Industry Spikes in January 2020 Manufacturing ISM® Report On Business®
After an abysmal year for the manufacturing economy, the January 2020 Manufacturing ISM® Report On Business® is out, showing much healthier numbers from the recent norm. But are these numbers representative of a new trend or the product of an end-of-year push in 2019? The report seems to indicate that it’s a spike, sure to settle back down in the first quarter. But what caused the spike and what’s responsible for the sudden uptick into expansion territory again?
Manufacturing starts 2020 trending up
For the first time since July 2019, the manufacturing PMI (Purchasing Managers’ Index) has crossed back above the 50% threshold, up 3.1% from 47.8% to 50.9%. The hearty push back into expansion territory comes from spikes in several key metrics — namely a 9.5-point increase in production. New export orders (6%), new orders (4.4%), customers’ inventories (2.7%), and imports (2.5%) all registered gains in January as well. Of the 10 key metrics factored into PMI, only inventories (-0.4%) fell slightly to start the year.
January represents a stark contrast to the latter half of 2019, when the manufacturing economy gradually sunk into contraction territory, mired by substantial headwinds like trade tension and employment gaps. Despite the resurgence, many analysts predict a return to contraction as early as the end of the first quarter.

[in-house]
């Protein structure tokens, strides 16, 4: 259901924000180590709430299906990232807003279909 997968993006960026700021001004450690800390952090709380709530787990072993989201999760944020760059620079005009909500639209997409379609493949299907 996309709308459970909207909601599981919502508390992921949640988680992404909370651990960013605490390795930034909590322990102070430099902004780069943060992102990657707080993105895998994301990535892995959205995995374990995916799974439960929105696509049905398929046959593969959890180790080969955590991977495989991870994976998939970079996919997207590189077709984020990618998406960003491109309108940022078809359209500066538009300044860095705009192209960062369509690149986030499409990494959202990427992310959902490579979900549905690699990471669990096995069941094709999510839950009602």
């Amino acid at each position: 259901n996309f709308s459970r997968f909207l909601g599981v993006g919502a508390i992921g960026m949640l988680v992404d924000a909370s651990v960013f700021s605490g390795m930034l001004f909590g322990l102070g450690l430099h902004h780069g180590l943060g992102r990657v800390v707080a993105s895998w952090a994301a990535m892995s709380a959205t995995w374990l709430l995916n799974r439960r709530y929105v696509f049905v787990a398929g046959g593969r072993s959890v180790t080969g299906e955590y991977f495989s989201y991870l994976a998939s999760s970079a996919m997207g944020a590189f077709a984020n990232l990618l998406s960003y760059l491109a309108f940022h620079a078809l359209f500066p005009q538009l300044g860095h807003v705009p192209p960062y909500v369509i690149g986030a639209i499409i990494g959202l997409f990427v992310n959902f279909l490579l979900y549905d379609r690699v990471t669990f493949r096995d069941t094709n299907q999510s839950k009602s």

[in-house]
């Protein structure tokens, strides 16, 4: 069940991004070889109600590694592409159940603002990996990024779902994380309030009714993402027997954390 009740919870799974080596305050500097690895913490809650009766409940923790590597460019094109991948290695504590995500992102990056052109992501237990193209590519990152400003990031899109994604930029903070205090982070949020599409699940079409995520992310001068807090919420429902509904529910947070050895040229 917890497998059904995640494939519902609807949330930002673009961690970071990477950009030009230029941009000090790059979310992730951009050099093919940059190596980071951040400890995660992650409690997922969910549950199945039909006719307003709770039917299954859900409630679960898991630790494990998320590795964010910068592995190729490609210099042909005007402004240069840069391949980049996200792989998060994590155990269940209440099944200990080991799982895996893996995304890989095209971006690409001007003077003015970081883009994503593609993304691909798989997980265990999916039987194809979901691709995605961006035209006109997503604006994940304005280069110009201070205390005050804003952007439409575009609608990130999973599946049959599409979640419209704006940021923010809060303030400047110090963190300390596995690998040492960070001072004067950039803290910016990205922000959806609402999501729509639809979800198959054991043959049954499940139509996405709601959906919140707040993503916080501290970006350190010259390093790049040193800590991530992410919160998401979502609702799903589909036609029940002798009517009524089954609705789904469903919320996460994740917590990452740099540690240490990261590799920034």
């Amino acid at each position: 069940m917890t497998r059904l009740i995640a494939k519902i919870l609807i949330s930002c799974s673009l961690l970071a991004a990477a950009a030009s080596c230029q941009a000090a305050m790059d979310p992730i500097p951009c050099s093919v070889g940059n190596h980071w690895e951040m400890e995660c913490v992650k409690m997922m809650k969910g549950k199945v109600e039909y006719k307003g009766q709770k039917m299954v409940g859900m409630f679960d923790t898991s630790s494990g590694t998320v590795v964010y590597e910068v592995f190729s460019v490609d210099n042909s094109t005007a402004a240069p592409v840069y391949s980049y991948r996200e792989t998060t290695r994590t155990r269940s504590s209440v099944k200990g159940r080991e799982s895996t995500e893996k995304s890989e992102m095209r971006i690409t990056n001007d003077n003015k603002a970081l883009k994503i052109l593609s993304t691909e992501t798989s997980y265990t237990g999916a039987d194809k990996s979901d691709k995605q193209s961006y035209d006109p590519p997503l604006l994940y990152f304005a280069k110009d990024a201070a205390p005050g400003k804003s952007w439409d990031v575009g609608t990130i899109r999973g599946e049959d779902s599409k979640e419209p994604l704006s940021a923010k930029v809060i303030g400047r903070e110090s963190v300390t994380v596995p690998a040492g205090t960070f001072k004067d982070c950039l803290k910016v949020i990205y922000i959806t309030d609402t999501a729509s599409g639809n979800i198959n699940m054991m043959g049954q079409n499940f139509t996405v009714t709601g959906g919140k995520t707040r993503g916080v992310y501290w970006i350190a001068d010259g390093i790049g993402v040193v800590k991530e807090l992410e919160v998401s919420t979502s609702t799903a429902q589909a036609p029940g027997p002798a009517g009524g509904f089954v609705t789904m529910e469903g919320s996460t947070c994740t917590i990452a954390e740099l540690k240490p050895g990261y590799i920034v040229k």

The rough road ahead
Speculation on a strong holiday season and productive trade talks with China seem to be the driving factors behind manufacturing’s strong uptick. In addition, complications from China’s coronavirus epidemic have forced large contingents of short-term manufacturing contracts back to American soil. These speculations are supported by the rising import/export numbers in the January ISM, as well as production and new order figures.
But many believe these situational tailwinds will soon stop blowing. A generally mild winter thus far threatens to put domestic manufacturers behind schedule in the event of inclement weather in February or early March.
Coronavirus in the United States also is a growing concern, with a handful of cases reported in major metropolitan areas. If left to spread, U.S. manufacturing could be in for the same struggles Chinese manufacturing currently faces.
Historical data also suggests manufacturing’s contraction in the first half of the year. In 2017, the PMI saw a small slump from 56% to 48.9% over the first four months of the year. In 2018, the same slump occurred, lowering PMI from 59.1% to 57.3%. And, last year in 2019, the PMI dipped from 56.6% to 52.8% over the same period. Analysts expect this trend to continue in 2020.
Industry sentiment is cautious
The global manufacturing economy currently treads lightly. China’s focus is on maintaining operations amidst a full-blown virus epidemic. Brexit has thrown uncertainty into not only the U.K.’s future, but into European manufacturing as a whole. World events have begun creeping into manufacturing in unanticipated ways, leaving executives cautious about the year ahead:
“There is a drop in demand for steel products, which has had a major impact on steel prices and the domestic scrap market.” — Fabricated Metal Products
“Weakness in end markets accelerating rapidly. Continuing to reduce production based on weakening demand and declining current orders.” — Chemical Products
“General business trends are continuing to show signs of weakness resulting from tariffs and cost impacts of importing and exporting.” — Electrical Equipment, Appliances & Components
Optimists are celebrating January as a month of rejuvenation for manufacturing after a tough 2019. Pessimists are calling it a blip, waiting for the numbers to come back down. February is certain to be a catalytic month.